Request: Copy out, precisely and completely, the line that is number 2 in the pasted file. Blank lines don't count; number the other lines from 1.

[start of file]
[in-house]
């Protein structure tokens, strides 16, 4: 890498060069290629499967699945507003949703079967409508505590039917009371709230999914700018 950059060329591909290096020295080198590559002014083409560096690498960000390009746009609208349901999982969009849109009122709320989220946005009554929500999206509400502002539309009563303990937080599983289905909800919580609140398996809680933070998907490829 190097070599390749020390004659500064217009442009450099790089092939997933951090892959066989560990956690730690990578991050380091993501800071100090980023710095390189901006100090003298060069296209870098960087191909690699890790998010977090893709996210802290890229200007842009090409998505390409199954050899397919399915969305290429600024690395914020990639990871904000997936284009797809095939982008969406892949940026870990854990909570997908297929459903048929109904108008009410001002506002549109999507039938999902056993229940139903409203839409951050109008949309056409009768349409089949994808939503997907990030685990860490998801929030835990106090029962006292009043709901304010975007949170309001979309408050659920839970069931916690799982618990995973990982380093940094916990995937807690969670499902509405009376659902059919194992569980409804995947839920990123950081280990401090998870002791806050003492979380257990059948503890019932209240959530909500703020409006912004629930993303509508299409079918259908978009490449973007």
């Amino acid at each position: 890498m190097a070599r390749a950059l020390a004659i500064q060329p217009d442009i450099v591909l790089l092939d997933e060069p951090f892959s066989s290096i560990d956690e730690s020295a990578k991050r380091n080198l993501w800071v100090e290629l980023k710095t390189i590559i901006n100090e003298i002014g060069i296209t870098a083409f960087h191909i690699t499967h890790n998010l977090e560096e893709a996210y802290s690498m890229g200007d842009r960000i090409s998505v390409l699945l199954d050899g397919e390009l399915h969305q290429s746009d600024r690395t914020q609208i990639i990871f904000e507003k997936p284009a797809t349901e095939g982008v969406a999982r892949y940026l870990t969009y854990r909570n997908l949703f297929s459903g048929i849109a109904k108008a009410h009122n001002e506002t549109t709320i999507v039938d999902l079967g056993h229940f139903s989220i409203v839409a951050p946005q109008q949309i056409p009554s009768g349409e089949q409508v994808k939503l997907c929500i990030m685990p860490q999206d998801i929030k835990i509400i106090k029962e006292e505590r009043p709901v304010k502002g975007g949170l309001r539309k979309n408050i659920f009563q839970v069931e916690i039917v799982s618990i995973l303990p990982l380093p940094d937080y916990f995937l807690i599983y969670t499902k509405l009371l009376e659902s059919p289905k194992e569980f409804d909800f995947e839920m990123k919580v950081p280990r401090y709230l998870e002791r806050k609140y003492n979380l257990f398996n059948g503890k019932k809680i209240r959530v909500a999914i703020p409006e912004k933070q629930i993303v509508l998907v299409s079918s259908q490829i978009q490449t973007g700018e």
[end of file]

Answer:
């Protein structure tokens, strides 16, 4: 890498060069290629499967699945507003949703079967409508505590039917009371709230999914700018 950059060329591909290096020295080198590559002014083409560096690498960000390009746009609208349901999982969009849109009122709320989220946005009554929500999206509400502002539309009563303990937080599983289905909800919580609140398996809680933070998907490829 190097070599390749020390004659500064217009442009450099790089092939997933951090892959066989560990956690730690990578991050380091993501800071100090980023710095390189901006100090003298060069296209870098960087191909690699890790998010977090893709996210802290890229200007842009090409998505390409199954050899397919399915969305290429600024690395914020990639990871904000997936284009797809095939982008969406892949940026870990854990909570997908297929459903048929109904108008009410001002506002549109999507039938999902056993229940139903409203839409951050109008949309056409009768349409089949994808939503997907990030685990860490998801929030835990106090029962006292009043709901304010975007949170309001979309408050659920839970069931916690799982618990995973990982380093940094916990995937807690969670499902509405009376659902059919194992569980409804995947839920990123950081280990401090998870002791806050003492979380257990059948503890019932209240959530909500703020409006912004629930993303509508299409079918259908978009490449973007």